Description of the artwork «Black Suprematist square»
Malevich's "Black square" is the most famous work of Russian avant-garde. However, all around the world it is one of the most famous, controversial, scandalous and talked-about works in the history of art. Probably, no other painting has stirred so many interpretations, arguments and emotions, spawning so many theories and misconceptions.
The poet Andrei Bely recalled that a famous philosopher and publicist Mikhail Gershenzon once led him to see the paintings by Malevich:
"Mikhail Osipovich, putting me in front of two squares by the Suprematist Malevich (black and red), ran red-hot through, spat; and - seriously blurted out with a severe voice of a lecturer: - Art history and all these Vrubels are nothing compared to such squares! He stood in front of the squares, as if praying to them; and so stood I: well, yes - two squares; he explained to me then: looking at these squares (black and red), he is experiencing the fall of the old world: - Have a look: everything is falling down".
It always happened like this with these Squares by Malevich (especially with the black one). While some people saw them as a meaningless pose, naked shocking and amateurish daub, the others were frozen as if on the edge of the gaping abyss.
The first and the most famous "Black square" was painted by Malevich in 1915 for the futurist exhibition "0, 10". However, the idea has festered in him long before. Working on the design of the futurist opera by Mikhail Matyushin and Aleksei Kruchenykh "Victory over the Sun", Malevich put a black square on the backstage - black hand-made Sun rose over the avant-garde scene already in 1913.
The Square, like all that is connected with it, is shrouded in mystical mist. There are many versions explaining how it was painted, who influenced Malevich, and what was the idea behind his wondrous work.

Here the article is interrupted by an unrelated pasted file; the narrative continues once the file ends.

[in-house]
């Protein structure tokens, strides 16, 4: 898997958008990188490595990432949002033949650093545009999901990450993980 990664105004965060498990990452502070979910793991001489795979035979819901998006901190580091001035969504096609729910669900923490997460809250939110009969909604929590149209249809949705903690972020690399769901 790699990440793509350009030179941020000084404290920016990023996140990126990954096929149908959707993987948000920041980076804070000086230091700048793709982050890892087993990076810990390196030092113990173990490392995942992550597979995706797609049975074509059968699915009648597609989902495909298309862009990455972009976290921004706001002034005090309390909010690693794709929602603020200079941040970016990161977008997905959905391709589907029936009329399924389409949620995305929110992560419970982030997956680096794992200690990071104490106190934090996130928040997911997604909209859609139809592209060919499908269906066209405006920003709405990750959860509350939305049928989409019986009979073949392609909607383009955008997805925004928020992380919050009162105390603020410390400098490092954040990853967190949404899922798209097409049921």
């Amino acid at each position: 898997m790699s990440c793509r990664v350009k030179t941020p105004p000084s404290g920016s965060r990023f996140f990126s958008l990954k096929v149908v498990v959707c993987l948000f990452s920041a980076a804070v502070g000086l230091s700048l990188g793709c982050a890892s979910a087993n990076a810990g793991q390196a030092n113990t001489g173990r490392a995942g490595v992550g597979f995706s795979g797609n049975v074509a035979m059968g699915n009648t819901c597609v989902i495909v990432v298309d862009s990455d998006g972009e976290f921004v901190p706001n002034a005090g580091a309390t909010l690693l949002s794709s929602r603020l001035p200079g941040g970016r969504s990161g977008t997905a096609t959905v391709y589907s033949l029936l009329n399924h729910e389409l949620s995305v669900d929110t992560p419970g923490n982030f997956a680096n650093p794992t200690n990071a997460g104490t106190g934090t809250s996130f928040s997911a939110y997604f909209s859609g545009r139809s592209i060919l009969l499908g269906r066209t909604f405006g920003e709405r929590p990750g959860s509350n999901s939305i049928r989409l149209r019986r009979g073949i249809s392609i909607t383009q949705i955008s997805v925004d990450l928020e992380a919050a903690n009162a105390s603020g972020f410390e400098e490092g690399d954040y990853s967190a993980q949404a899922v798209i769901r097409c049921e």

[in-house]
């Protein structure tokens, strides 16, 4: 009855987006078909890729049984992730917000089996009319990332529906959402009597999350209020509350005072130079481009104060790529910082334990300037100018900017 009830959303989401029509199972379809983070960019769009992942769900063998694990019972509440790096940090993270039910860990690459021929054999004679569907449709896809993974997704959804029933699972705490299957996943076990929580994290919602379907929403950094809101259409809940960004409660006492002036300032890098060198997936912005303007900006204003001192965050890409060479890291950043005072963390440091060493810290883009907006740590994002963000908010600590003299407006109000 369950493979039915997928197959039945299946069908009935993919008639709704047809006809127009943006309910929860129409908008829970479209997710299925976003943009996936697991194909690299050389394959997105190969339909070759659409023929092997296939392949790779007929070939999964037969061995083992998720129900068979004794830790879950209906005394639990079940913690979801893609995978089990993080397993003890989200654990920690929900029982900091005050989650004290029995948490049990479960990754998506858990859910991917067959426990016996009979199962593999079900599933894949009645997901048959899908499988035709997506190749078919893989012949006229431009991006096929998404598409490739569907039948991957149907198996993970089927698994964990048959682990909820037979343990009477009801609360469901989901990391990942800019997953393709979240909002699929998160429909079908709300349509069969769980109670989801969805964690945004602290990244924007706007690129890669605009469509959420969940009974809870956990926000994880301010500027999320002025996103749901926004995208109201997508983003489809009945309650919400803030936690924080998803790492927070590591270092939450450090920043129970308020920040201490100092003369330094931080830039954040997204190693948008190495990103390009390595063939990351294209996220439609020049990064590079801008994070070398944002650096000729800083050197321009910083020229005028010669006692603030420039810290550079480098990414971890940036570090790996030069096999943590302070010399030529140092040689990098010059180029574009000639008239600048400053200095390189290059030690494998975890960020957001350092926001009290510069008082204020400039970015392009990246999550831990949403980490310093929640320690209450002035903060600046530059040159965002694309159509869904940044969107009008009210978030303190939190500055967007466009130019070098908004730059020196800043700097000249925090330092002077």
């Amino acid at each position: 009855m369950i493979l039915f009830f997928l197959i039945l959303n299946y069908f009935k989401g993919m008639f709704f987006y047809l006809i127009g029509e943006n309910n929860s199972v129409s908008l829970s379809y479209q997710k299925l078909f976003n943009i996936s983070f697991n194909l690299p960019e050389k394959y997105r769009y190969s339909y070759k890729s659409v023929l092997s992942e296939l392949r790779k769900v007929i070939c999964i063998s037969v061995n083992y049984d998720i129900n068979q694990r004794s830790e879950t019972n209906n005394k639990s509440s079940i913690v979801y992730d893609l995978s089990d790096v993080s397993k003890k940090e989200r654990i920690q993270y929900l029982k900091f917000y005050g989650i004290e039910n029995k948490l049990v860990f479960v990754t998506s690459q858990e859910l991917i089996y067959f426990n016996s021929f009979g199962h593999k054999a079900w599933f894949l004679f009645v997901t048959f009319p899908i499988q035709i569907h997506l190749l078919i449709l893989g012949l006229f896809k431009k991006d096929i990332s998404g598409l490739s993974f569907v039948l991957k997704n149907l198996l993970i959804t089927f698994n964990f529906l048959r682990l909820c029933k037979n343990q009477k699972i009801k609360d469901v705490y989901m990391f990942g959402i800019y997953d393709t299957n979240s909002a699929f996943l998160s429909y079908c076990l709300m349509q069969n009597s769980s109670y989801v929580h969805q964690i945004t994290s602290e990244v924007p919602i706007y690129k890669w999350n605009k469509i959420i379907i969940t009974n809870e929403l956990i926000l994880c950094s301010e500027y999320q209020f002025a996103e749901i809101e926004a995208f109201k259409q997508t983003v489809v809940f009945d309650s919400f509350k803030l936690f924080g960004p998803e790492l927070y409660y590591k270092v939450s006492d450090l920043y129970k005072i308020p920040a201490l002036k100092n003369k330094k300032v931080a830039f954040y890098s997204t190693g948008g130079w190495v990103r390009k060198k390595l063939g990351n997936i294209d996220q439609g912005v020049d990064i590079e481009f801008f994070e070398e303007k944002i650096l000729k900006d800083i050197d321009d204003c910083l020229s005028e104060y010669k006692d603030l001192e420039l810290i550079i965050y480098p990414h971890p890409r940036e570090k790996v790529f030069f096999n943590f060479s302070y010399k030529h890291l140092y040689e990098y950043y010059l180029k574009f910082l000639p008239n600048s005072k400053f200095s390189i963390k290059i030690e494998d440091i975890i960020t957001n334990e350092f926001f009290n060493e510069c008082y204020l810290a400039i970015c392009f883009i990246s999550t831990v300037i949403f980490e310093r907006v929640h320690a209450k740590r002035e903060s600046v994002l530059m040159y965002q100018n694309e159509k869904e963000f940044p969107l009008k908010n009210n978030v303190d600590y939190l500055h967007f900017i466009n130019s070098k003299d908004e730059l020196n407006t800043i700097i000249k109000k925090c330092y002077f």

Malevich asserted that he had an ecstatic experience while creating his Black Square. The lightnings sparkled outside the window. "Millions of lines were running. My vision could not perceive the rays, – the artist wrote. – I could not see. The eye died in new glimpses". However, Malevich was not only a great artist but also a born PR man: he was lavish in intriguing details to add mystery to "The Black square".
Shortly before the exhibition one of its organizers, an artist Ivan Puni, dropped in to see Kazimir Malevich and saw Suprematist works that Kazimir Severinovich wanted to keep secret before the opening. To stake a claim for the authorship of the whole new movement, Malevich urgently published a brochure "From Cubism to Suprematism. New pictorial realism".
"The black square" - the Manifesto of Suprematism and the self-proclaimed standard of the notorious "new sincerity" - was not accidentally hanged in the red corner by Malevich. It was the main (or rather only) sensation of the exhibition "0, 10", split Kazimir Severinovich with many colleagues, made him both Messiah and a pariah, dividing reality into "before" and "after".
One can argue endlessly about the artistic value of "The black square", about the role it played in art history, as the irreconcilable debate on this subject do not cease to this day. However, some of the Square's merits are obvious. "The black square" introduced Malevich as a philosopher, a theoretician, a teacher to the world. "The black square" became a kind of icebreaker, that opened a path to Suprematism. There is another merit as well.
Disarmingly simple and breathtakingly complex, defiantly nonsensical and unexpectedly meaningful, it tells the audience not so much about Malevich or Suprematist doctrines, but about the self. Probably, no other artwork in the history of mankind has not been able to prove so convincingly that beauty (hate, fear, empathy, disgust) is in the eyes of the observer. The depth of the abyss is not related to its shape, color or current market price. First and foremost, it depends on who looks at it.